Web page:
All of the compositions and methods disclosed and claimed herein can be made and executed without undue experimentation in light of the present disclosure. While the compositions and methods of this invention have been described in terms of preferred embodiments, it will be apparent to those of skill in the art that variations may be applied to the composition, methods and in the steps or in the sequence of steps of the method described herein without departing from the concept, spirit and scope of the invention. More specifically, it will be apparent that certain agents which are both chemically and physiologically related may be substituted for the agents described herein while the same or similar results would be achieved. All such similar substitutes and modifications apparent to those skilled in the art are deemed to be within the spirit, scope and concept of the invention as defined by the appended claims.
The following references, to the extent that they provide exemplary procedural or other details supplementary to those set forth herein, are specifically incorporated herein by reference.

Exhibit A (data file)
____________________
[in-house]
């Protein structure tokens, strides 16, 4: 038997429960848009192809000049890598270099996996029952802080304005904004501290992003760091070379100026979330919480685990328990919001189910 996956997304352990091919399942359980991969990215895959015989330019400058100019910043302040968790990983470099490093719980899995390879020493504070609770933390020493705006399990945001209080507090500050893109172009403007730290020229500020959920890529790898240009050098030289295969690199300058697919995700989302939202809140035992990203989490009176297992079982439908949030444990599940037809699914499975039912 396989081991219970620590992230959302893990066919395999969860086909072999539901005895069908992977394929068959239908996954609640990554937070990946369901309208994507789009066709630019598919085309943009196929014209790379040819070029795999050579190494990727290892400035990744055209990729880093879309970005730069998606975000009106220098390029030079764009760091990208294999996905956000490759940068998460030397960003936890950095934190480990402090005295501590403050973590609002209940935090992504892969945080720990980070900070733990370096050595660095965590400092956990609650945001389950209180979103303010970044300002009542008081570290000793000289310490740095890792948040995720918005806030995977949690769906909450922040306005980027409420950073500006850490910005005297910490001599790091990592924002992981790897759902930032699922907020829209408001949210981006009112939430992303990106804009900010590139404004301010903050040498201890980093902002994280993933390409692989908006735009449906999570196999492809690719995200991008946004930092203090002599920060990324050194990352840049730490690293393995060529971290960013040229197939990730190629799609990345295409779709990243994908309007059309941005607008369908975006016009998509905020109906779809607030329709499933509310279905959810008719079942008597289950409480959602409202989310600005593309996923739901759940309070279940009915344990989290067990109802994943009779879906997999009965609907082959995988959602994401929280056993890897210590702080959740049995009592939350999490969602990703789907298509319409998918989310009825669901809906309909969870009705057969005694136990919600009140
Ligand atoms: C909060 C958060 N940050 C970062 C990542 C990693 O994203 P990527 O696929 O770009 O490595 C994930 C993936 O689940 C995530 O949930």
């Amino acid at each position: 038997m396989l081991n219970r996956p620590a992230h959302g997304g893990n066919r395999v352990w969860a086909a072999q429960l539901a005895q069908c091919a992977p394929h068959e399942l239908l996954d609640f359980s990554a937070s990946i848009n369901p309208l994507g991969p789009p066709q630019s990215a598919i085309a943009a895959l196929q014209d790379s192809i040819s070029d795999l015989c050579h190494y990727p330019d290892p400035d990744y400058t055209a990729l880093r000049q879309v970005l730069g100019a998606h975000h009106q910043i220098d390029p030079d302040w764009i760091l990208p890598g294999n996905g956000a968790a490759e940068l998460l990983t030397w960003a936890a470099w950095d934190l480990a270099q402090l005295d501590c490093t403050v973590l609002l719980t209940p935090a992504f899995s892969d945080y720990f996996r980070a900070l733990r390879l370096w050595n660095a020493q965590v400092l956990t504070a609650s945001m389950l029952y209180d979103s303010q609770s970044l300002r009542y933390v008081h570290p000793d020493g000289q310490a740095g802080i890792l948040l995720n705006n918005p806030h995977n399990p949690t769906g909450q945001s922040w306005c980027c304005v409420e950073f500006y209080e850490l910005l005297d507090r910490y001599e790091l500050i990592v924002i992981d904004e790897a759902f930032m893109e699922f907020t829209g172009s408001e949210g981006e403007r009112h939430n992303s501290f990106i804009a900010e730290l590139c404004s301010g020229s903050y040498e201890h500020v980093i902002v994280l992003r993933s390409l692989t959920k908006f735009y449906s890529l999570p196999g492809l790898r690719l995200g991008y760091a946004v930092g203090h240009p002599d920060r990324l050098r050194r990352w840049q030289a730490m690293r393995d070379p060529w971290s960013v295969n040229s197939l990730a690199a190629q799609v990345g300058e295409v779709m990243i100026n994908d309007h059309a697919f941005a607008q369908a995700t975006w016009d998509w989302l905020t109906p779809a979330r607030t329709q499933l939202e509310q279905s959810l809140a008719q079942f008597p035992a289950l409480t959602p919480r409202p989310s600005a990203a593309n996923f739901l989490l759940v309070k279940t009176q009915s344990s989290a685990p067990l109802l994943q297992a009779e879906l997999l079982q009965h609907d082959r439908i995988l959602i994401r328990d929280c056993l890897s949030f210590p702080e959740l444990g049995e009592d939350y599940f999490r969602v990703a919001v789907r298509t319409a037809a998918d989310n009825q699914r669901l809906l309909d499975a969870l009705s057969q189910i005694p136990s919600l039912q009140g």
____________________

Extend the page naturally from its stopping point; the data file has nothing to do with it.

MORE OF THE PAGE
Andreoni, A., et al., (1991) Cancer Lett., 61, 89-94.
Bielec, J., et al., (1986) J Chem. Soc. Faraday Trans. II, 82, 1469-1474.
Biolo, R., (1994) Photochem. Photobiol. 59, 362-365.
Brown, S. B. and T. G. Truscott., (1993), Chemistry in Britain, 955-958.
Chen, Y. T. et al., (1995) Proc. Natl. Acad. Sci. 92, 8125-8129.
Dougherty, T. J., (1981) J. Invest. Dermatol., 77, 122-124.
Gomer, C. J., et al., (1987) Br J. Cancer, 56, 27-32.
Grossweiner, L. I., (1991) Lasers, Surg. Med., 11:165-173.
Haylett, A. K., et al., (1995) Cancer Lett., 88, 191-199.
Henderson, B. W., and T. J. Dougherty (1992) Photochem. Photobiol. 55, 145-157.
Irimura, T., and G. L. Nicolson (1984) Cancer Res., 44, 791-798.
Kreimer-Birnbaum, M. (1989) Semin. Hematol. 26, 157-173.
Lim, H. W., et al., (1985) J. Invest. Derm., 84, 114.
MacRobert, A. J., et al., (1989) What are the ideal photoproperties for a sensitizer? In:
Photosensitizing Compounds: Their Chemistry, Biology and Clinical Use. (Edited by G. Bock and S. Harnett), Ciba Foundation Symposium 146, pp. 4-16 Wiley, Chichester.
Moan, J. and K. Berg, (1992), Photochem. Photobiol., 55:931-948.
Nelson, J. S., et al., (1988) J. Natl Cancer Inst., 80, 56-60.
Pass, H. I. (1993) J. Natl Cancer Inst. 85, 443-456.
Rockwell, S. and R. F. Kallman (1972) Cell Tissue Kinet., 5, 449-457.
Schwechheimer, K. and L. Zhou (1995) Virchows Archiv., 426, 351-353.
Sealey, R. C., et al., (1984) Photochem. Photobiol., 40, 453-459.
Sessler, J. L., et al., (1994) Acc. Chem. Res. 27, 43-50.
Sindelar et al, (1991) Arch. Surg., 126:318-324.
Young, S. W., et al., (1994) Invest. Rad. 29, 330-338.
|Cited Patent||Filing date||Publication date||Applicant||Title|
|US4935498 *||Mar 6, 1989||Jun 19, 1990||Board Of Regents, The University Of Texas System||Expanded porphyrins: large porphyrin-like tripyrroledimethine-derived macrocycles|